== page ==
Conflicting feelings surrounding the national economy create insights about the future of the current economic expansion and the Orlando region.
Not With a Bang But With a Whimper
The year began with heightened fears of recession. However, in the past 10 months those fears have settled-in to generate more economic angst than anything else, even as the United States economy continues to expand. Slow growth and increased uncertainty combined with a strong labor market suggest that the current expansion will not go out with a bang but will instead slowly dwindle into recession over the next year.
On one hand, a strong labor market and increased housing construction suggests that the economy is stable; signaling that the current expansion will continue. On the other hand, slowing growth combined with uncertainty about the trade war and decreased business spending add to anxieties over the health of the current expansion, currently the longest on record. These competing forces indicate that the U.S. economy will continue to expand for the time being (slow growth is still growth), with increased likelihood of entering a recession in 2020.
The following analysis provides updates on these topics, introduces new metrics to watch for the remainder of 2019 and checks in with the Orlando labor market.
Q3 2019 in Review
This past quarter, President Donald Trump announced tariffs on an additional $300 billion of Chinese imports and China retaliated with an additional $75 billion of U.S. exports on August 23. A few things to note: this new round of tariffs imposed by President Trump push average tariffs on China above 26 percent and cover all but three percent of American imports from China. These tariffs go into effect on December 15, pushed back from an initial start date of September 1 based on concerns about the impact they would have on the holiday shopping season. Consumers will feel these tariffs the most as 100 percent of items such as toys, sports equipment, footwear and electronics imported from China are slapped with additional fines. For a full breakdown of this most recent round of tariff action, see the Peterson Institute’s analysis here. Overall, the volatility of this trade war continues to be cited as one source of economic angst, captured in leading indicators such as the yield curve.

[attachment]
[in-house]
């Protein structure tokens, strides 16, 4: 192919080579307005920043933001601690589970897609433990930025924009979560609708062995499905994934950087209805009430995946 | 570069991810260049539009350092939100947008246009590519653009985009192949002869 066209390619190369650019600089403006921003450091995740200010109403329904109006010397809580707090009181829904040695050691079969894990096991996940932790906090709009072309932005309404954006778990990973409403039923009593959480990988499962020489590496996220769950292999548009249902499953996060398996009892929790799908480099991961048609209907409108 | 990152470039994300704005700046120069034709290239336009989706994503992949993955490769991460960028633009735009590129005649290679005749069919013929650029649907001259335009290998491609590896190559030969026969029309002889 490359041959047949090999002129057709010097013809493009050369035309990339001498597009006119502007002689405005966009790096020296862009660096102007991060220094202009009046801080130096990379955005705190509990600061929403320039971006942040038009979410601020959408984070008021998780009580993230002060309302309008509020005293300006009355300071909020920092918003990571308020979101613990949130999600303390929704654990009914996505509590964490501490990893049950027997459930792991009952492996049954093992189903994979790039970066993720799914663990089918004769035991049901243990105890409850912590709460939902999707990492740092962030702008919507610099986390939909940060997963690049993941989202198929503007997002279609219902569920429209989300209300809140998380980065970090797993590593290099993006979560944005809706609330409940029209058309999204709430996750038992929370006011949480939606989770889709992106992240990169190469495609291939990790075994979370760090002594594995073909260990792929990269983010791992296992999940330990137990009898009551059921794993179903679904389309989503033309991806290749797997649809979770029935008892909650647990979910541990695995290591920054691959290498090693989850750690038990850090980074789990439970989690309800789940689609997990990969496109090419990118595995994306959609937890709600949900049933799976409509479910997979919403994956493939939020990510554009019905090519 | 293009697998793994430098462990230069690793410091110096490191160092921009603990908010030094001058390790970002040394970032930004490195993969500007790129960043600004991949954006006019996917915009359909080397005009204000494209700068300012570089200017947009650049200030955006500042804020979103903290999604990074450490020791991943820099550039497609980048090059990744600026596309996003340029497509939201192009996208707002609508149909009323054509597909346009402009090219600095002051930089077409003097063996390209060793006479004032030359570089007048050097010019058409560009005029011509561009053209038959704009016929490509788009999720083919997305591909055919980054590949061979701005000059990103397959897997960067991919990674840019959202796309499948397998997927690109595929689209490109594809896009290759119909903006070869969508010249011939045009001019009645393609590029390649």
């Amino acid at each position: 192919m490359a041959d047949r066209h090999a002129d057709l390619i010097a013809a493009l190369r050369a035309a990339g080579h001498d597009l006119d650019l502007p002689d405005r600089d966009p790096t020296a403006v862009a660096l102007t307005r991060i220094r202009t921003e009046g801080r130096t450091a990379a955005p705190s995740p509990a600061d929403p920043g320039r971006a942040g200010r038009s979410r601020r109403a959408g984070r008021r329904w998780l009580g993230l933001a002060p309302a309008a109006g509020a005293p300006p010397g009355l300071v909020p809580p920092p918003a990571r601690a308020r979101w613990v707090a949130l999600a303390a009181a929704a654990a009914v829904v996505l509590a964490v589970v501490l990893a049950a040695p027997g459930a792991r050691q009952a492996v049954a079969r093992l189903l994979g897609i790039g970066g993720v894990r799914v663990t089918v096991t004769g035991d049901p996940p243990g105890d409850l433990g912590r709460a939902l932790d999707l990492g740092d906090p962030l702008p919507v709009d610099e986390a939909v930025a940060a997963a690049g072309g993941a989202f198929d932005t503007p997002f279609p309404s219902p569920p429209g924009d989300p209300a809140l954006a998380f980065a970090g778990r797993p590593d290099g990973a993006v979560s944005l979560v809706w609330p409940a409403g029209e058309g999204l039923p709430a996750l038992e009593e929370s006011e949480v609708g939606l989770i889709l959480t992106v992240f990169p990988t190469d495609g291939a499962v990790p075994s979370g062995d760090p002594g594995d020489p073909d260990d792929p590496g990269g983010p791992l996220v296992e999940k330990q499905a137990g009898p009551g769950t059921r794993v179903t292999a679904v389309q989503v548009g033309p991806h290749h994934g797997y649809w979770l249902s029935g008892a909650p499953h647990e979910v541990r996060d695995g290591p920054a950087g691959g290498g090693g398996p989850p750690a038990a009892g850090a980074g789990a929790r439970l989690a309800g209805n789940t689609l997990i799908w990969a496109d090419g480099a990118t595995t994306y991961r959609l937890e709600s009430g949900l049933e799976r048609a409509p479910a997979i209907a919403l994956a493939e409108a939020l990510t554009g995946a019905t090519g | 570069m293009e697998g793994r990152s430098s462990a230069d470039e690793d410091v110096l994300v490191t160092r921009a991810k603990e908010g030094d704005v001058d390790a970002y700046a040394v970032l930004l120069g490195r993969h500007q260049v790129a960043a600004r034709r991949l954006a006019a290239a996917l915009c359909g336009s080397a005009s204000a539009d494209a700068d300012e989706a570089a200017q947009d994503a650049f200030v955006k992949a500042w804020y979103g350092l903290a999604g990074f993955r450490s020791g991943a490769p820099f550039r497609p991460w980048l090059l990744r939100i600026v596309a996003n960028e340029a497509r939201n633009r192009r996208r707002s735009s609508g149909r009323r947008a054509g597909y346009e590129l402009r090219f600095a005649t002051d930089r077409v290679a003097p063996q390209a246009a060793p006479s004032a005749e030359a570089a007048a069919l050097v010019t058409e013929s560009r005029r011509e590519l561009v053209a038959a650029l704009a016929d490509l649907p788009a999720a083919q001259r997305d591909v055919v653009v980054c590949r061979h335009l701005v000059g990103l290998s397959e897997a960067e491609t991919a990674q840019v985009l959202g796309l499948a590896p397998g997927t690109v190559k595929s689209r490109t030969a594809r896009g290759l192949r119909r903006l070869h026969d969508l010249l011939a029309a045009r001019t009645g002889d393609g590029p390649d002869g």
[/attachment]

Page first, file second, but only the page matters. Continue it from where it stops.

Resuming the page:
The Yield Curve
The spread between the 10-year and three-month treasury bond remains negative, after briefly jumping above zero in late July. Also known as the yield curve, this popular recession indicator has correctly predicted the last seven U.S. recessions. However, the attention surrounding an inverted yield curve that existed in Q2 of this year seems to have quieted for now.
Replacing that news coverage is the idea that the inverted yield-curve creates a self-fulfilling prophecy, whereby consumers and business owners put off spending and investment and further slow the economy. In an interview with Duke University Professor Campbell Harvey, who’s 1986 dissertation first identified the yield curve as a recession indicator, Harvey notes that “the yield curve was put in the spotlight after the successful forecast of the global financial crisis [so] it is possible that the model is now causal.” However, he was also clear to note that the yield curve is a leading indicator and “an elegant way to summarize sentiment in the economy.” Tools that more accurately measure economic sentiment should be used to mitigate risk, not ignored for the sake of avoiding prophecy.
The Federal Reserve
Since June, the Fed has cut interest rates twice, 25bp each time, citing economic uncertainty caused by political events and slower global growth. Now moving into October, it is unclear if the Fed will cut rates again, needing to see a clearer argument for a rate cut in the data. A tight labor market and rising household spending support a case for holding the course, but overall Fed officials are divided on whether rates should have been cut for a second time this quarter.
What to Watch in Q4 2019
1. The U.S. Housing Market
Housing starts hit a 12-year high this August, strengthened by lower mortgage rates, to reach a 12.3 percent change since July. Building permits also increased at a 7.7 percent rate over the same time frame. Lucia Mutikani for Reuters noted that “the jump in homebuilding activity last month added to strong retail sales data in suggesting the economy continues to grow moderately and is probably not flirting with a recession as has been flagged by financial markets.” The change in housing starts was highest in the Northeast, while also growing in the Midwest and South. Housing starts were flat in the West where the number of new housing permits decreased.